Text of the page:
Stock investors aren’t the only ones who tend to over and undershoot targets. Central bank officials have a history of doing the same. We aren’t yet ready to congratulate the Federal Reserve for a decisive victory over inflation, but it is likely that the actual inflation picture is better than the current official statistics suggest. We estimate that because of some serious flaws in the calculation of the Consumer Price Index (CPI), actual consumer price increases in the past month or so are very close to a reasonably sustainable level.
Certain items in the CPI calculation, including the cost of shelter, generally lag real market data by many months. Because of this lag, a year ago consumers were experiencing price increases well above the reported government statistics. This same lagging effect has created a situation where the reported inflation figures are higher than most individuals are experiencing at the grocery store, gas station or in the housing market.
Inflation has likely peaked in the short term, even though the official CPI calculation doesn’t yet show it.
Shelter, which accounts for 35% of the CPI, adjusts much more rapidly in the real world than it does in the CPI calculation. According to the Bureau of Labor Statistics, the cost of shelter is continuing to increase each month, even though the most comprehensive measure of home prices (the Case-Shiller Home Price Index) and median rent prices have posted recent month-to-month declines.
Agricultural input prices (such as fertilizer) that typically lead food inflation have also come down significantly, which should help generate downward pressure on reported food inflation in the coming months.
When we adjust the CPI for real-time housing prices and rent, the three-month rolling inflation figure would be closing in on the Fed’s target of 2%, not the most recent year-over-year headline figure of 7.1%.
Declaring victory over inflation would be premature. Certain components of inflation, including wages, are inherently sticky, as price increases tend to become embedded based on inflation expectations. And as several pundits have pointed out: once inflation gets above 5%, it has never come down without the Fed Funds rate increasing to a level that exceeds the CPI. Core CPI still registers at 6%, while the Fed Funds rate continues to lag at only 4.25%. Given its desire to ensure that long-term inflation expectations don’t become unanchored, the Fed will not only continue with more rate hikes, but it will likely keep rates higher for longer in an attempt to prove to the American public that it has gotten the job done. That is, the Fed – which was slow and timid in beginning to address inflation – will almost certainly continue to “fight it,” even after having already won the short-term battle.We will withhold any longer-term predictions about inflation and hope that the Fed doesn’t oversteer (once again) in its effort to tame it.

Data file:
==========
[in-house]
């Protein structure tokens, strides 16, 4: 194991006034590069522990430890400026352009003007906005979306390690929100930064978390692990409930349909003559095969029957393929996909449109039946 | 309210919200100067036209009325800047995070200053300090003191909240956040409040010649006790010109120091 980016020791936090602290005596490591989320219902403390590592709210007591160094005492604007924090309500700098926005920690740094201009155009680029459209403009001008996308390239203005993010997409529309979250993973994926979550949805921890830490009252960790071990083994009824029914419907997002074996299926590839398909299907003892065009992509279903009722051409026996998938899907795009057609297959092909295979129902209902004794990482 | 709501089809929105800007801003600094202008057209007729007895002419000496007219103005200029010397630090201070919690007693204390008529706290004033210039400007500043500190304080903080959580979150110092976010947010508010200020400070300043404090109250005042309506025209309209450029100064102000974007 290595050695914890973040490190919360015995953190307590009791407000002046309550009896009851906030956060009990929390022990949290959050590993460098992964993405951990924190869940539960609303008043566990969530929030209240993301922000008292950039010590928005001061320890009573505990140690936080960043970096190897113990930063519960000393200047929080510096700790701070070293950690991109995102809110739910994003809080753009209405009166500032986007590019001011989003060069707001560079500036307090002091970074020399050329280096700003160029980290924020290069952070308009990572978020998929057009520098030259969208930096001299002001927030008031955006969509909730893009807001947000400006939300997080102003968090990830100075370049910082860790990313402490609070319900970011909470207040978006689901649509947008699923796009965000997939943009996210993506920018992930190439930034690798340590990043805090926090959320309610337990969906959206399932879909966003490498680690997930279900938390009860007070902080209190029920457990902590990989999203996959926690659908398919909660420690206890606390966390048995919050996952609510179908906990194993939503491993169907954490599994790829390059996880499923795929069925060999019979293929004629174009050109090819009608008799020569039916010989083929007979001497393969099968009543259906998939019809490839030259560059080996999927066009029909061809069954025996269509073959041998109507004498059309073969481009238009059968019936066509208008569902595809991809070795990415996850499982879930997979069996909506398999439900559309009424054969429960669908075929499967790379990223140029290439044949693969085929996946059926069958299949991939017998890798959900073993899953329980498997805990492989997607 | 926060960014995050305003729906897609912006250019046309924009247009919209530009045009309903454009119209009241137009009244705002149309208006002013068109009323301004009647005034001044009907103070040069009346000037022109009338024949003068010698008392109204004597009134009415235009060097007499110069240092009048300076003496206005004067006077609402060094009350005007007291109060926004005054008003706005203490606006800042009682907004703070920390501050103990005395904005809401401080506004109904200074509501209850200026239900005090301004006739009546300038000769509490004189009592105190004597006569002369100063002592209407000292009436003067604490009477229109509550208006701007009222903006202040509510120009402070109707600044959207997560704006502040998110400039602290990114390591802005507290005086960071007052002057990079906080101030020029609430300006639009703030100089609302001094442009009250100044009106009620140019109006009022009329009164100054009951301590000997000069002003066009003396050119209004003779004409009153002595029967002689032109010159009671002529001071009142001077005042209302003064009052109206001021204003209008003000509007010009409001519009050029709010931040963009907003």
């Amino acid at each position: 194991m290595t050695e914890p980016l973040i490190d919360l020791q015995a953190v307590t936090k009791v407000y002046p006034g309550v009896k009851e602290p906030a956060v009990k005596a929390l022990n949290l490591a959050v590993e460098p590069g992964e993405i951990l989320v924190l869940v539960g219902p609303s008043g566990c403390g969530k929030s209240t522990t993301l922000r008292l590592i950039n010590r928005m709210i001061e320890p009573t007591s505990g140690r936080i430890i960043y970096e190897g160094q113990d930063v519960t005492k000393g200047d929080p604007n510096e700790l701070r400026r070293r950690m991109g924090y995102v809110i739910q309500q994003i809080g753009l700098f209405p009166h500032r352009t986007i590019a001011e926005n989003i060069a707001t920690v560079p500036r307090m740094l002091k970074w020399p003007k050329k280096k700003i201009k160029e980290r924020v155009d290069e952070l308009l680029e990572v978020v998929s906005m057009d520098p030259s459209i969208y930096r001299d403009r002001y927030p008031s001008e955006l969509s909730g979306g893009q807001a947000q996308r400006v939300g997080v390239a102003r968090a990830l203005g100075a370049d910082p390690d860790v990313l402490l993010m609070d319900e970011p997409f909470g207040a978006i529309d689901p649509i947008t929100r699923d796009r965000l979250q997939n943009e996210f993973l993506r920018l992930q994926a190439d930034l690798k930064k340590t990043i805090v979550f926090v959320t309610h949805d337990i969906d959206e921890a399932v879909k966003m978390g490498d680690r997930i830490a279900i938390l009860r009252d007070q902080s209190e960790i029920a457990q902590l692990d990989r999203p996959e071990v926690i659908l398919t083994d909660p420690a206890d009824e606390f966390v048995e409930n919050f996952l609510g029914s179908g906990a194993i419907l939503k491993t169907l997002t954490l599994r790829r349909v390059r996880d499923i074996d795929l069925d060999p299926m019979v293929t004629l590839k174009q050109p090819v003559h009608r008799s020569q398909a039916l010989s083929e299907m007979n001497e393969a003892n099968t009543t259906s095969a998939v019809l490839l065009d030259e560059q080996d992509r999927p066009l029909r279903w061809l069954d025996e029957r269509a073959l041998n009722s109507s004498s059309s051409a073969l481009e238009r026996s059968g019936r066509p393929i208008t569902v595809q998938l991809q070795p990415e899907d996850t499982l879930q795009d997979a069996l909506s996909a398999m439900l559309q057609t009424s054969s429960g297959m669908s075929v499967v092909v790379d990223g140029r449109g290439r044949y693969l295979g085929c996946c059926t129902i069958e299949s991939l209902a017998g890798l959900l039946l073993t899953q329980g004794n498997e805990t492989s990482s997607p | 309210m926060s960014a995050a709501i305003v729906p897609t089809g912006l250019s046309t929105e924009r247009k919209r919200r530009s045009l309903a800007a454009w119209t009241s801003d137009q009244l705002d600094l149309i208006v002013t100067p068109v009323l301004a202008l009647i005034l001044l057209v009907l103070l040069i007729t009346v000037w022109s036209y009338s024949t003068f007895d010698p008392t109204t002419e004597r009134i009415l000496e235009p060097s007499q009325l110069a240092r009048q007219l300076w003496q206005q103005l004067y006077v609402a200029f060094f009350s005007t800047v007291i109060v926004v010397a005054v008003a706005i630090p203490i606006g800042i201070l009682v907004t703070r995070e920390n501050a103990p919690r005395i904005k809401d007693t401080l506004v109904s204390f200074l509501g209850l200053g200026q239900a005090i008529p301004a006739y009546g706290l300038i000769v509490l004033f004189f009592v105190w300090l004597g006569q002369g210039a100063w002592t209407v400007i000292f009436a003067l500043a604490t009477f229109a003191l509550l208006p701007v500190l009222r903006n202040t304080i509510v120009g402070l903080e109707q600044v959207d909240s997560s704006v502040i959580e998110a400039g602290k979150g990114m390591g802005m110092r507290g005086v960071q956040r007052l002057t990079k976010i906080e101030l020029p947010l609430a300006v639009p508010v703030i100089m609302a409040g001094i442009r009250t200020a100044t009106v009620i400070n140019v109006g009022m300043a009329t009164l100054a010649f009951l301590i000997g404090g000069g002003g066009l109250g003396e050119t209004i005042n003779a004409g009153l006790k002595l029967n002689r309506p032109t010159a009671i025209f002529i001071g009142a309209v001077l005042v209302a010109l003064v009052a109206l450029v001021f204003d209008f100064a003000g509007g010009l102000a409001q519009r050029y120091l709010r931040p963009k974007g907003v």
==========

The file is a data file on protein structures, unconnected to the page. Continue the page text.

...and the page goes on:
Housing and those who build it
For portfolio management reasons, we sold our stake in LGI Homes during the fourth quarter (at a loss.) We continue to hold our shares in another homebuilder, Green Brick Partners, a position in which we currently have an unrealized gain.
When we initially purchased LGI Homes in March 2022, the housing market was in the late stages of one of the most robust demand environments that we have seen in more than a decade. Although builders were very clearly overearning – and impending increases in mortgage rates would throttle growth and margins – we determined that the longer-term secular growth story would temper any short-term demand declines.
Since the housing collapse of 2008, there have been roughly 12 million new households formed in the U.S., compared to only 8 million newly built single-family homes. Irrespective of higher mortgage rates, there is still an undeniable shortage of housing inventory. On average, there are roughly 2.4 million homes for sale at any given time, a million units more than the current level of approximately 1.4 million houses.
Housing prices have increased about 50% since the beginning of 2019. This, combined with a 3.2 percentage point increase in mortgage rates, has resulted in an average 80% increase in house payment for the same home compared to four years ago.These affordability strains make the case for investing in homebuilders less clear. Long-term prospects remain promising, but homebuilder balance sheets carry significant investments in raw land inventory, which can become impaired in the event of a material market correction. As we took a basket approach to our housing investment (our current profits in Green Brick roughly offset our losses in LGI), we decided to reduce our exposure to the sector, sell LGI and redeploy proceeds elsewhere.
The recent signs of what may be the early stages of a housing market downturn have many investors calling for a major housing correction on the order of that experienced in 2007. While there may be certain similarities to the last housing crisis as it relates to affordability, there are also some very major differences.